Child dosage (ages 0–17 years)

It has not been confirmed that methoxsalen oral capsules are safe to use in people younger than 18 years.

Senior dosage (ages 65 years and older)

The kidneys of older adults may not work as well as they used to. This can cause your body to process drugs more slowly. As a result, more of a drug stays in your body for a longer time. This raises your risk of side effects.

Your doctor may start you on a lowered dose or a different dosing schedule. This can help keep levels of this drug from building up too much in your body.

Skin symptoms of cutaneous T-cell lymphoma

Brand: 8-MOP

Form: Oral capsule (hard gelatin)
Strengths: 10 mg
Adult dosage (ages 18 years and older)

Typical dosage: Your doctor will determine your dose and how often you should have treatment.

Child dosage (ages 0–17 years)

It has not been confirmed that methoxsalen oral capsules are safe to use in people younger than 18 years.

Senior dosage (ages 65 years and older)

The kidneys of older adults may not work as well as they used to. This can cause your body to process drugs more slowly. As a result, more of a drug stays in your body for a longer time. This raises your risk of side effects.

Your doctor may start you on a lowered dose or a different dosing schedule. This can help keep levels of this drug from building up too much in your body.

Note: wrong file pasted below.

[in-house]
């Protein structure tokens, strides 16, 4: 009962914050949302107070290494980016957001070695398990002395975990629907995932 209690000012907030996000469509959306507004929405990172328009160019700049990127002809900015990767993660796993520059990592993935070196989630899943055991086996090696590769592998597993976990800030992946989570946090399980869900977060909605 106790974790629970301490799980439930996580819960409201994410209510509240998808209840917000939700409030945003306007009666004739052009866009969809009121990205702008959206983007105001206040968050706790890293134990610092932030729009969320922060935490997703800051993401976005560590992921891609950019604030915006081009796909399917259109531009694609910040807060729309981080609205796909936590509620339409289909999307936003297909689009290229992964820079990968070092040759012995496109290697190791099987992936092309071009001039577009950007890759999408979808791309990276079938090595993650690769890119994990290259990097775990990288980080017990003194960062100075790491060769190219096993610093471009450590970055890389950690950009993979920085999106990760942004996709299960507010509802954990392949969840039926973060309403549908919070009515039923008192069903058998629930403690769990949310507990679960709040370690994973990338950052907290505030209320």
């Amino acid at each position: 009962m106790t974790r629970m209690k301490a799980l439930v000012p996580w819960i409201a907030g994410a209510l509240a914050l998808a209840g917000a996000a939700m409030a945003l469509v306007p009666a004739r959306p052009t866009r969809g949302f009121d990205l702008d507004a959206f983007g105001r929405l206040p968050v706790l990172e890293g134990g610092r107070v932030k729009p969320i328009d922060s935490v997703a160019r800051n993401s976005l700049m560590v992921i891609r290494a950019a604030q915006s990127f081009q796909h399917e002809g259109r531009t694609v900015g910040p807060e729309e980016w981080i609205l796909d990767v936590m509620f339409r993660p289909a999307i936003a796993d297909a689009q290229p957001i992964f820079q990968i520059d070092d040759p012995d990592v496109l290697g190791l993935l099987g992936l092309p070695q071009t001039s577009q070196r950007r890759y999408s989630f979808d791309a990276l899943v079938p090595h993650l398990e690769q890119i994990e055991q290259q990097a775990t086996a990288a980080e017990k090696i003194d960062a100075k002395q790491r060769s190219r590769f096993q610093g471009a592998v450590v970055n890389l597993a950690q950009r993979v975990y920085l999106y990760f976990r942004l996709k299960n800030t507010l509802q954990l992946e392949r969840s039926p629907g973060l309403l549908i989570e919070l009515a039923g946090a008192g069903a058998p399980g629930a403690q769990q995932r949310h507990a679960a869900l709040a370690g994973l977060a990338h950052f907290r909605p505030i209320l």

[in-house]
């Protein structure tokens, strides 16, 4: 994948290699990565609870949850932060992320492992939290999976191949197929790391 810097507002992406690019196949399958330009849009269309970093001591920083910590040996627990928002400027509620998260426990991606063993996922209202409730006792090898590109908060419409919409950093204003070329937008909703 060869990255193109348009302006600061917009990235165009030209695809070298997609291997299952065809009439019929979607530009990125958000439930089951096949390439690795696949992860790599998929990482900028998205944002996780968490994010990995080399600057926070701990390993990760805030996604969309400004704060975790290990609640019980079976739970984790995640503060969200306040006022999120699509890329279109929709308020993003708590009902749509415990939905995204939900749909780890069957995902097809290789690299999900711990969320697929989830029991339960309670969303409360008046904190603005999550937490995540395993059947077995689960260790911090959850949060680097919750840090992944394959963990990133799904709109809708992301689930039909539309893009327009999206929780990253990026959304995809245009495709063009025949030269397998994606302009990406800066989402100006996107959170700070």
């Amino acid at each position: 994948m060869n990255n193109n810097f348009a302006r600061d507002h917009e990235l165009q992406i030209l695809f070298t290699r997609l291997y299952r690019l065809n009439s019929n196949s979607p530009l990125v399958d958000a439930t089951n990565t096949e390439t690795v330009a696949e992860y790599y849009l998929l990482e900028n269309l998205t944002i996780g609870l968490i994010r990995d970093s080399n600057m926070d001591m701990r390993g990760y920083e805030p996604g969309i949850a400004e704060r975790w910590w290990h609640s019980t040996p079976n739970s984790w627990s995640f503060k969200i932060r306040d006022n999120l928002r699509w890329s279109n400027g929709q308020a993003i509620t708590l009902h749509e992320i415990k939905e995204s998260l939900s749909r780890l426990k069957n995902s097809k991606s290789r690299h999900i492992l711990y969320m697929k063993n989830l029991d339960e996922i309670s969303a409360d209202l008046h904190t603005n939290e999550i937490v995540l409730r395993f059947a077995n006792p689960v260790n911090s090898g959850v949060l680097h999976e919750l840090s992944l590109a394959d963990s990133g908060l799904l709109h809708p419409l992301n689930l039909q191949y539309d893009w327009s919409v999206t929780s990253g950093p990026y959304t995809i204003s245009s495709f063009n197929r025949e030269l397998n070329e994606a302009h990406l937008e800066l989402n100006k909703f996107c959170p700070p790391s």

Disclaimer: Our goal is to provide you with the most relevant and current information. However, because drugs affect each person differently, we cannot guarantee that this list includes all possible dosages. This information is not a substitute for medical advice. Always to speak with your doctor or pharmacist about dosages that are right for you.
Pharmacist's Advice
Clinical Associate Professor, University of Illinois at Chicago College of Pharmacy

Methoxsalen comes with risks if you don’t take it as prescribed.

If you miss doses or don’t take the drug on schedule

If you miss your dose, you won’t be able to have your next ultraviolet light treatment. Without treatment, your condition may not get better, and may get worse.

If you take too much

You could have dangerous levels of the drug in your body. Symptoms of an overdose of this drug can include:

  • nausea
  • vomiting
  • serious skin burning or blistering if exposed to sunlight or UV light